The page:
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Madison5716

Searching For Bigfoot in Oregon - Take 2

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NorthWind
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OK, here ya go...

 

 

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Tylo

Great videos Madison5716 and NorthWind!  

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Doug

Could the tree damage be pileated woodpeckers? The ones behind my dad's house leave tree damage similar to that tree.

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BigTreeWalker
26 minutes ago, Doug said:

Could the tree damage be pileated woodpeckers? The ones behind my dad's house leave tree damage similar to that tree.

That is also my thought. I've seen them do damage to live trees as well as dead trees. 

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NorthWind
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12 hours ago, Doug said:

Could the tree damage be pileated woodpeckers? The ones behind my dad's house leave tree damage similar to that tree.

Yes, that's possible. I just have never seen that kind of damage from a woodpecker before. That wood certainly was not punky at all, and I could not see any insect damage either. 

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hiflier
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Family of porcupines? They like the softwoods. Shredding from the claws gripping the fibers while chewing the bark off?

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NorthWind
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It seemed too high off the ground to me to be porcupine damage. I know they climb, but I haven't seen one in these woods. They are primarily on the other side of the Cascades from where I was. No identitiable teeth marks, either. So, I would vote pileated woodpecker outside of the squatch world. I had no idea a bird can tear stuff up that badly.

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BigTreeWalker

Porcupines simply strip the bark. They are after the inner layer. They can do it at any height on the tree and they are present on both sides of the Cascades. But, they don't chew wood like a beaver. As NorthWind says there would also be evidence of teeth marks. About 1/4 " wide parallel marks on the tree. 

However, I have seen the damage pileated woodpeckers can do to a tree dead or alive. Somewhere here a while back I posted some pictures of 30' tall Douglas firs that had their tops knocked out of them by pileated woodpeckers. 

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Madison5716
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I guess I'm guessing bear, as the most most obviously candidate. Just didn't see any claw marks. Weird.

 

20200111_130131.jpg

Edited by Madison5716

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Doug

Bears tend to "ring" a tree when they eat the cambian (spelling? ) layer of the tree and it is usually low to the ground. If they are going for grubs, it is usually by ripping bark off or tearing up rotten or punky wood in my experience. I'm not saying it's not, I have just never seen or heard of a bear doing this kind of damage.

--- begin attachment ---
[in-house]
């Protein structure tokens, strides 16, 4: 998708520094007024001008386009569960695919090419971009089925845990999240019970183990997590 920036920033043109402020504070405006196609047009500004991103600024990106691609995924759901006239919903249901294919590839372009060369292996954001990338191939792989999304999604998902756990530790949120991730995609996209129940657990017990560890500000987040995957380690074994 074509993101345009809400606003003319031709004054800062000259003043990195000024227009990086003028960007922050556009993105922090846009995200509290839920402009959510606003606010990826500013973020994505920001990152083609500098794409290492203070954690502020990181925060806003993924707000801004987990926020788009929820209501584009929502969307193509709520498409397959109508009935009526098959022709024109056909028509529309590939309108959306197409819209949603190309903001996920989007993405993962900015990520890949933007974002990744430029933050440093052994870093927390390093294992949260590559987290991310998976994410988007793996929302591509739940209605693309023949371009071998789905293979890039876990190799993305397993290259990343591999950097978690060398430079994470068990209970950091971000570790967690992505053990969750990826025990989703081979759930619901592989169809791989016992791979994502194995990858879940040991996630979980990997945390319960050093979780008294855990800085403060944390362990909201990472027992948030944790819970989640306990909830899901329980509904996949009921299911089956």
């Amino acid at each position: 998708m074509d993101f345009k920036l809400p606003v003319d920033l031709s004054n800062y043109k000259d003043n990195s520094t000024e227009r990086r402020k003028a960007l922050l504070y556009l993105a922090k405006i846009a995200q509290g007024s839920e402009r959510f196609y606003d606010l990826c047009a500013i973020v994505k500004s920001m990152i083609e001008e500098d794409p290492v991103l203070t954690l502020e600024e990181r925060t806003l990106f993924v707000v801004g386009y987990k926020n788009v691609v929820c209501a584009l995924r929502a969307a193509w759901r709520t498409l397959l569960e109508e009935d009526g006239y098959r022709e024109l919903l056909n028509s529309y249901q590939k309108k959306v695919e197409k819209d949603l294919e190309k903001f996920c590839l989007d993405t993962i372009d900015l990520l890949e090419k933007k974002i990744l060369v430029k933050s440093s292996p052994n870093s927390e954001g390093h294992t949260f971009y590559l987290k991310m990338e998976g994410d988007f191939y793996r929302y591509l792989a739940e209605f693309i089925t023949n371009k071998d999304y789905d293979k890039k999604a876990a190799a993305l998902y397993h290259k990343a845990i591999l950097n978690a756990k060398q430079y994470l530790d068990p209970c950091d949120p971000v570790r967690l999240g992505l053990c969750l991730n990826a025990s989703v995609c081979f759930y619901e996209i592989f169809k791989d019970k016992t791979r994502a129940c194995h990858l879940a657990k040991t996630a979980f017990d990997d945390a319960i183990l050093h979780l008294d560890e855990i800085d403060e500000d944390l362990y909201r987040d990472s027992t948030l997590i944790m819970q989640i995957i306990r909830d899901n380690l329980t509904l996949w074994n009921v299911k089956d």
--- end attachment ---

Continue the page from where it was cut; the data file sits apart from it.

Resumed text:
Pileated woodpeckers, on the other hand, will do damage like that on a favorite tree. We had a "woodpecker tree" about half that diameter completely cut in two from them constantly pecking that tree. I sat and watched them through binos at 50 yards away to study their method. They will throw rather large chunks of wood as the peck through. 

Edited by Doug
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Catmandoo
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Black bear of Washington. Old image, about 3,000' altitude and not this time of year.bear_scrape.thumb.JPG.77e83cd01020ebcae251cad2359815cb.JPG

 

 

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BigTreeWalker
10 hours ago, Catmandoo said:

Black bear of Washington. Old image, about 3,000' altitude and not this time of year.bear_scrape.thumb.JPG.77e83cd01020ebcae251cad2359815cb.JPG

 

 

Just curious. Did you see the bear doing that? Because with the parallel teeth scores I would say that was a porcupine. There's no scale to go by but the claw marks are smaller and comparable to the size of the incisor scores. The bark is not ripped it's actually sheared off. 

 

I have pictures of bear damage and it usually includes claw marks as they tear the bark off. Sorry the pictures aren't on my cell phone so I can't post them now. 

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Madison5716
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We have definite plans to return to the spot, so we'll keep our eyes and ears open for more unusual finds. This area has amazing potential, and it's less than 7 miles from where we've found prints (not sure exactly how far, but close).

 

I can't wait to get back there!

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NorthWind
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16 minutes ago, Madison5716 said:

We have definite plans to return to the spot, so we'll keep our eyes and ears open for more unusual finds. This area has amazing potential, and it's less than 7 miles from where we've found prints (not sure exactly how far, but close).

 

I can't wait to get back there!

It's only just over a mile (to the closer prints, where the blue "tri-orb" thing was photographed), as the crow flies.

 

And me, too!

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Catmandoo
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BTW, I did not see the animal that removed the bark. Old image, from May 2012. I checked my files for images to scale the tree size and height off of the ground with no luck. I have not seen porcupines in this area.  Mountain beaver burrow system is close by.

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